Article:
From the Archives: November 14th, 1873

The solicitor-general of England, Henry James, entertained his Liberal Party colleagues at a dinner in London by comparing the election promises of their Conservative Party opponents with the breach-of-promise cases common at the time

It seemed to him that of late a little change had come over the manner in which Parliamentary struggles were conducted. It was useless for them to say of the Liberal party that they were without error and that they had committed no mistakes; but he thought they were entitled to criticise the manner in which the obligations of party warfare was carried on by their political opponents (Applause).

He thought their position at this moment could be called by what they knew existed in social and domestic life, and protesting as he did that he had no personal experience of such matters – (hear, hear) – yet he believed that in this country there were to be found not one but many gentlemen rather up in years who, without much consideration, were ever prone to whisper into the ears that were willing to receive their promises and pledges of things that existed in the future.

He knew not whether the twilight of the October evening, as had been referred to by the proposer of the toast, was the best time or the most approved. (Laughter.) He thought it might rather approach the midnight. (Renewed laughter.) But he thought there were sometimes young gentlemen who were willing to make promises that were not so lightly received as given. (Laughter and cheers.)

Well, if those young gentlemen succeeded in life, somebody was certain to knock at their door. Either this young lady to whom the young gentleman had uttered these pleasant sayings, or some one on her behalf, would call and ask for the fulfilment of the promise that had been made. (Applause and laughter.)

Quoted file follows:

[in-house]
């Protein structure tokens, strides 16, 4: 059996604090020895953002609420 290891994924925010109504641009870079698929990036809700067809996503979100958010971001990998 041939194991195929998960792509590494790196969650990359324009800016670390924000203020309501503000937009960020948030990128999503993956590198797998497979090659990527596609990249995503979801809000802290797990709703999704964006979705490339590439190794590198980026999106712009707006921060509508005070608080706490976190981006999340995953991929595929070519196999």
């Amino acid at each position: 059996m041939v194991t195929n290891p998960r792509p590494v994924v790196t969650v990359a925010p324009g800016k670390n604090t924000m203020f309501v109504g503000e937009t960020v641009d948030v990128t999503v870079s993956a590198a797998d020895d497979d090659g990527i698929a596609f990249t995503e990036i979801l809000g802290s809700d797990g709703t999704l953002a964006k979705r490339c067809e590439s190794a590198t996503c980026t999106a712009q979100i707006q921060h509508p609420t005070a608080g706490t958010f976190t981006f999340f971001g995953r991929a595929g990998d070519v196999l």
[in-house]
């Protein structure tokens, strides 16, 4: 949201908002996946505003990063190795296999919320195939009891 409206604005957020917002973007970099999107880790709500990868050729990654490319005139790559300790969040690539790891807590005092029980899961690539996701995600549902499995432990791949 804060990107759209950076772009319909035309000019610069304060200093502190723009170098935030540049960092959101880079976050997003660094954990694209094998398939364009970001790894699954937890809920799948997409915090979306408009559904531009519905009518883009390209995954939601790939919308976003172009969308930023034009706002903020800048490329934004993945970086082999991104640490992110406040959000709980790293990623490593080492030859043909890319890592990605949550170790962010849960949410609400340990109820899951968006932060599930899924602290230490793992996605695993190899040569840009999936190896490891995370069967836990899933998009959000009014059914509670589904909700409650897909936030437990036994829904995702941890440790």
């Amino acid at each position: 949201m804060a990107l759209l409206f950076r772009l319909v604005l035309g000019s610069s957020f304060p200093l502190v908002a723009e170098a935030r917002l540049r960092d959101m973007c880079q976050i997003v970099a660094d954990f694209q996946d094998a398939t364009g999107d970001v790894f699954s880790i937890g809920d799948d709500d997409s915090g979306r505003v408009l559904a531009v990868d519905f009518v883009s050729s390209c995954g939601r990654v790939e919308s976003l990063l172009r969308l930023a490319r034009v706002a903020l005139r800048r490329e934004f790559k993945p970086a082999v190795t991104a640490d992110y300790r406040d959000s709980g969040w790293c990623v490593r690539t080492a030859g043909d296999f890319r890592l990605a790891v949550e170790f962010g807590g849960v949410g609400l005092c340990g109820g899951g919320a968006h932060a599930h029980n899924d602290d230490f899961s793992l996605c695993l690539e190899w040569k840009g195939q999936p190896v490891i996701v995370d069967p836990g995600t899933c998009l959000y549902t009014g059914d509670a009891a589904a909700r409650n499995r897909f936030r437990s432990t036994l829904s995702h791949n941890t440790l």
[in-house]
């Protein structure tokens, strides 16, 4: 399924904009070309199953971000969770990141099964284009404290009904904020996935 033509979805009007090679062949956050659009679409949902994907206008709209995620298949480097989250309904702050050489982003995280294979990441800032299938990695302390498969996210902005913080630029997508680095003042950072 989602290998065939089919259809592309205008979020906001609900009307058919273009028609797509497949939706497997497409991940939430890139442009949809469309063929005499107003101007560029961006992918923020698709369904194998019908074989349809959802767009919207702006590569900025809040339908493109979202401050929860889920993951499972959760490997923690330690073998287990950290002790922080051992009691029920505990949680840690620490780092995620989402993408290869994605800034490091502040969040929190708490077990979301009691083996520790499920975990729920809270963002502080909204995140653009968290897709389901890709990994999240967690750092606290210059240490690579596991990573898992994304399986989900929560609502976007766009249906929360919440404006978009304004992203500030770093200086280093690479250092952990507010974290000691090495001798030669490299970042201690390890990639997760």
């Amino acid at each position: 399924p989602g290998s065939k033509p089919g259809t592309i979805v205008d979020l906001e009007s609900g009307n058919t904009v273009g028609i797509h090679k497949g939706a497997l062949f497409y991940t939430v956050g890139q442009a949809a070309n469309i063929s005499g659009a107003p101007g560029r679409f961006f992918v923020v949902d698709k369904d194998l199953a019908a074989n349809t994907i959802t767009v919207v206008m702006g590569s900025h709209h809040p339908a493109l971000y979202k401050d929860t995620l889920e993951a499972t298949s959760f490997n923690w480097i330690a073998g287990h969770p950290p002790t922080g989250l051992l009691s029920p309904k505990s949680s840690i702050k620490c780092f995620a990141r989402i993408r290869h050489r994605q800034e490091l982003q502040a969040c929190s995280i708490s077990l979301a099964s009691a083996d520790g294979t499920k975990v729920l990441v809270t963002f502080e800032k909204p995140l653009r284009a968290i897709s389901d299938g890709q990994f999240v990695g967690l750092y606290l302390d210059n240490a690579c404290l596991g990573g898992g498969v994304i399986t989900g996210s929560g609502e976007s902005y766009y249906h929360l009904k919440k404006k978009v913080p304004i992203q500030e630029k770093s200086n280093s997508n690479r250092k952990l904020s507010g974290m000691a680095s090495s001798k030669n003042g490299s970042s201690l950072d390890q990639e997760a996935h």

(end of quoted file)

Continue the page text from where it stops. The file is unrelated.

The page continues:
He was speaking to them in the greatest confidence. The Tory party had been flirting a great deal of late. It had been making a great deal of love to a great many interests. (Laughter.) It had been making a great many specious promises, for instance, to the Licensed Victuallers. (Hear, hear.) It had been seen walking arm in arm – he trusted it had been doing nothing worse – with those young ladies who supported female suffrage. (Hear.)

He believed it had ever been whispering words of encouragement to those Catholics who demanded denominational teaching. It had somewhat encouraged the hopes of discontented officers of the army. It had told economists that the present Government had been engaged in a course of reckless expenditure, and at the same time it had been telling every interest that they had suffered from the economy of this Administration. (Hear, hear, and cheers.)

Now, let them suppose, though he did not see it was very probable, that this young gentleman he had mentioned should become comfortably settled in life, and that at No 10 Downing street they should read his address in a very short time – (laughter) – what did they suppose would happen when the representatives of these numerous flirtations should be found knocking at the door, and that when they were asked to fulfil the promises they so lightly made, what answer would they give? (Applause.)

He wondered what those Tory gentlemen who framed the clauses of the Licensing Bill would say to the Licensed Victuallers when they demanded the repeal of the clauses they themselves enacted? (Hear, hear.) He wondered what those old Tory squires who enjoyed the domestic life of England in their happy country houses would say when those somewhat radical young ladies asked them to fulfil their promise, and give them the suffrage? (Hear and applause.)

What would these earnest politicians, the Low Church clergymen, say of the Roman Catholic priest when he offered his hand to the party who was in power? What would they say even to the officers who asked for restoration of the Purchase System in the army? What would they say to the economist when they endeavoured to fulfil their promise of raising the salaries and pensions of everyone in the country? (Applause)

Speaking seriously, they would meet the fate of men who had not been guided by principle, but who had sought to live by the exigency of the moment. (Hear, hear).

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Selected by Joe Joyce; email